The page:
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Wichí | Tohono O'odham | Tepecano | Nahua | Huastec | Karankawa | Otomi | Mazahua | Matlatzinca | Pame | Chichimeca | Cuitlatec | Mazatec | Popoluca | Cuicatec | Amuzgo | Zapotec | Chatino | Chinantec | Purépecha | Tlapanec
Alternate forms: Papago, Tarascan, Tarasco
Language(s): English
Date: 1913-1966;
Extent: 165 pages; Circa 300 items;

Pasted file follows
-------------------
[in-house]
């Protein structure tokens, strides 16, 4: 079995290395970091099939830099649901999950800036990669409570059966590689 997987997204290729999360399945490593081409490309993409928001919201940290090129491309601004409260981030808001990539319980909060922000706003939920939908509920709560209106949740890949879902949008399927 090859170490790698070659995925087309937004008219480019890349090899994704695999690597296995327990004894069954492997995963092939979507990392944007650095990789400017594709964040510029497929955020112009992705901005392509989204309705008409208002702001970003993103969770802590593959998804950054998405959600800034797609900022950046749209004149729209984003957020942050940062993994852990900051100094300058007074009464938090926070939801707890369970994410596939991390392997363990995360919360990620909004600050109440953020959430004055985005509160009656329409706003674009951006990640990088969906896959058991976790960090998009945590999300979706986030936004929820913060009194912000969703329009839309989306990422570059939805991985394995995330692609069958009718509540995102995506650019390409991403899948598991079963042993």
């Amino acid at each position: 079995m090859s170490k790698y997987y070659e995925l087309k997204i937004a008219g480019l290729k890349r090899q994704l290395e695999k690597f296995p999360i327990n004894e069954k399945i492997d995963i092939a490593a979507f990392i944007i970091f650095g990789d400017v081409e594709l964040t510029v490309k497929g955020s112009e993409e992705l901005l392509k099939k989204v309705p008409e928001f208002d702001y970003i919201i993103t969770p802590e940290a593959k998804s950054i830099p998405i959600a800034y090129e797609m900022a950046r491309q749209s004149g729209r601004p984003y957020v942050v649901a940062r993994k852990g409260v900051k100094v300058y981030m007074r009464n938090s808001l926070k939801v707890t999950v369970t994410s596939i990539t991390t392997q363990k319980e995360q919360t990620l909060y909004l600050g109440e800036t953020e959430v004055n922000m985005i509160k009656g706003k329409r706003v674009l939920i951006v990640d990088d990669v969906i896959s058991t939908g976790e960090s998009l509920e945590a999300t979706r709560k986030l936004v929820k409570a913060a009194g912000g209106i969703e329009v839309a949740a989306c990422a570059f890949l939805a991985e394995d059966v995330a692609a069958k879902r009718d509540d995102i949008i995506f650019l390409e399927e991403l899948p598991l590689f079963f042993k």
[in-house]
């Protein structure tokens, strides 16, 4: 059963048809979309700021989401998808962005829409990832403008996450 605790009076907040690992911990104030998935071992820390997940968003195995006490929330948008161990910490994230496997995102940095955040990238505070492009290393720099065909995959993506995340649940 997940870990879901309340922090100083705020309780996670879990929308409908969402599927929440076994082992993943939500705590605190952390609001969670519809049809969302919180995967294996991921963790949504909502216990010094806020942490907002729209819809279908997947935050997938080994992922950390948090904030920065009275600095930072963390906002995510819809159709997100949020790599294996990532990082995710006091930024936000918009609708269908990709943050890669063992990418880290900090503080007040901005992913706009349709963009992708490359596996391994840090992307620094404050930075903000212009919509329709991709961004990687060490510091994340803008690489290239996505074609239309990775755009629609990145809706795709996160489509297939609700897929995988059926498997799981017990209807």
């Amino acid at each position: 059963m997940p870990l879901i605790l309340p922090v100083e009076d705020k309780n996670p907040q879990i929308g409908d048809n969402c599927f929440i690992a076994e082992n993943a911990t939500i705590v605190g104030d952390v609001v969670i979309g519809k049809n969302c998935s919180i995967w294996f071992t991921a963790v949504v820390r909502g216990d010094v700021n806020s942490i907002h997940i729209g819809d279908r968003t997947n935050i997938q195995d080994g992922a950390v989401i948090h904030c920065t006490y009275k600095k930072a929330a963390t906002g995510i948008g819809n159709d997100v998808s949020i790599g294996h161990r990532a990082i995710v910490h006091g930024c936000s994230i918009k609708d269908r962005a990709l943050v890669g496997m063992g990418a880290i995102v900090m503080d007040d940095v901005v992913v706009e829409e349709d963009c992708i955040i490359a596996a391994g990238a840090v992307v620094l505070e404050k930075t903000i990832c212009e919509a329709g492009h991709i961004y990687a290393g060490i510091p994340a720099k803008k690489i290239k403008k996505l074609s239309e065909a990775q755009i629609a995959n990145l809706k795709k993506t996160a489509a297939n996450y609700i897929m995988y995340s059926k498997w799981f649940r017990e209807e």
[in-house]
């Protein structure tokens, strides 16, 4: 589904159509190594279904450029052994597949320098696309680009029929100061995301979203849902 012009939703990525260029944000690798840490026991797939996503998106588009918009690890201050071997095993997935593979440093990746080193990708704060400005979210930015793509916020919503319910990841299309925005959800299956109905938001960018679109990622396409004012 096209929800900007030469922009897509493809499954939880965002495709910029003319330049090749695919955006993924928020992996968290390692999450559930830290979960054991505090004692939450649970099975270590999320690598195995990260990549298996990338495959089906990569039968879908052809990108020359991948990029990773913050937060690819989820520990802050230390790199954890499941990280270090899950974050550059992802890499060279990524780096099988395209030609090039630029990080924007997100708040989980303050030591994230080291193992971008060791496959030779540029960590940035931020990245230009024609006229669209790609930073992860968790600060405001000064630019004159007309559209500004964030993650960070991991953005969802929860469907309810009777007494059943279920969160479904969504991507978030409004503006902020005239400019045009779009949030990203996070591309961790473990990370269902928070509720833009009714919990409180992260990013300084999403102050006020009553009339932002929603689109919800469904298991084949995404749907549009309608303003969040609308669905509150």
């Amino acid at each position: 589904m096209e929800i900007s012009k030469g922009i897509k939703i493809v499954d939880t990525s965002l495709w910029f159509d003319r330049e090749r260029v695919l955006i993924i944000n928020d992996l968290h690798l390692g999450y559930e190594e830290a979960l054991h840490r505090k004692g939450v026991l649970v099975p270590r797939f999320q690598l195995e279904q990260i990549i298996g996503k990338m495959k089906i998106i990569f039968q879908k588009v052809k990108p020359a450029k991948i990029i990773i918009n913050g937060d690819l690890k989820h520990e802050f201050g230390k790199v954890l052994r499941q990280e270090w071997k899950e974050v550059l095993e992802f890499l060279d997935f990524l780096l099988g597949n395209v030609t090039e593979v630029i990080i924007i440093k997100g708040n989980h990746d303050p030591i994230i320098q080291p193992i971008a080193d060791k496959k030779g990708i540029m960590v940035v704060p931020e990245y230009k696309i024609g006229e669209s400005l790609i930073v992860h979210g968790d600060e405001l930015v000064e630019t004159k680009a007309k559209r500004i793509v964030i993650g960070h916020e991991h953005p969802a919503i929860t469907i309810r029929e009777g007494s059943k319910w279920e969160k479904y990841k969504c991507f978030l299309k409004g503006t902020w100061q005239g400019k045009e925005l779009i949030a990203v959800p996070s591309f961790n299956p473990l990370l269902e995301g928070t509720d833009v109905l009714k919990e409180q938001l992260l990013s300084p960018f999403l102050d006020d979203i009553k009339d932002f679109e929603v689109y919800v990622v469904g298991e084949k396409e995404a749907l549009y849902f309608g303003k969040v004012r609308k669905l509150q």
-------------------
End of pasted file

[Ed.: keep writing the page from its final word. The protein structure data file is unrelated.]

Description: The Mexico materials, John Alden Mason Papers include a log of a trip to Sonora, itinerary of pack trip from Yecora to Maicoba; lists of photographs; journal. Archaological materials: report on archaeological sites near Rancho Guiracoba, Sonora, Mexico with report on surface collections at six sites in southern Sonora. Notes on the Northern Extension of the Chalchihuites Culture, written for the Mexican Historical Congress, Zacatecas. Slayton Creek Excavation, regarding Mexico; the Papago [Tohono O'odham]; a dig at Slayton Creek, Delaware. Regarding archaeological, ethnological, and linguistic work in Mexico; genetic classification of languages of Central America and Mexico. Regarding internal strife in local (Durango) Indian tribe (including murders); archaeology in Durango; collection of specimens of material culture; work at Schroeder pyramid; cliff dwellings near Mezquital. Mentions Alex Krieger. Cave investigations in Durango and Coahuila, report on search conducted with Robert H. Merrill for traces of early man, particularly on the Folsom horizon. Written for Weitlaner volume. Includes description of three varieties of Cucurbita moschata; evidence in conflict with the theory that Cucurbita moschata was introduced into southern Arizona in late prehistoric or early historic times from the north and east. Regarding Maya pottery; Piedras Negras, Guatemala; archaeological work in Mexico and Guatemala; the University Museum (University of Pennsylvania); Vaillant's obituary. Includes correspondence between Mason and Sue Vaillant (Mrs. George C.) and between Mason and Charles Marius Barbeau. Linguistic materials: a list entitled, "Familias linguisticas de Mexico-idiomas y dialectos a ellas pertencientes," with the families with subdivisions: for Museo nacional de arqueologia, historia y etnologia, Anales. Includes lexical items in the various languages--Hokan, Oto-Manguren, Uto-Aztecan, and Maya-- arranged in columns; Spanish glosses. Regarding Mason's Subtiaba-Hokan-Caduveo-Mataco comparative vocabulary. Kroeber is not much impressed with the possible resemblances in Mason's list (included). Mexican linguistics, comparative vocabularies, etc., includes short comparative vocabularies for Comecrudo, Papago-Tepecano, Nahua, Huaxtec, Choctaw, Coahuiltec, Karankawa, Torkana, Atakapa, Chitimacha, Tunica; notes on Sapir's classification; other miscellaneous notes. Comparative vocabulary, includes letter from Frederick Johnson to John Alden Mason; comparative vocabulary which is number-keyed to a list of twenty-two languages and arranged in columns headed by Spanish glosses. Words lacking in some languages for almost all items. Languages include Otomi, Mazahua, Matlatzinca, Ocuiltec, Pame, Chichimeca, Cuitlateco, Mazatec, Popoluca, Chochotec (Tlapanec), Ichcateco, Trique, Chiapanec, Manque, Mixtec, Cuicatec, Amuzgo, Zapotec, Chatino, Chinantec, Tarasco, and Tlapanec. Scholarly materials: two versions of a paper, entitled, "Los Cuatro Grandes Filones Linguisticos de Mexico y Centroamerica," for the International Congress of Americanists, August 1939, Mexico. Photographs: Unidentified photographs showing people, dwellings, terrain, etc. Images of temples, excavations, crypts, jade work, etc. Includes a photograph of John Alden Mason and Burton W. Bascom from Palenque. Entire series of photographs from the Mason papers. The bulk of the images are from Mexico (Chihuahua, Durango, Sonora, etc.). Also 3 contact sheets of images from Peru. From the Durango expedition, a list of photographs; "Informes hacera de la Sierro de la Candela:" notes from Tarayre, pages 184-185; "Ruins of an agricultural colony near Zape"; possible routes of migration into Mexico; Everardo Gamiz "La Raza Pigmea," Durango, April 1934; an incomplete set of numbered photos enumerated in above list (all duplicates from museum set). A linguistic realignment north of Mexico, which gives six phyla, one "broken phylum," and two uncertain languages (for presentation at the meeting of the American Anthropological Association, Chicago, 1940) and a detailed outline of five phyla plus several unaffiliated languages.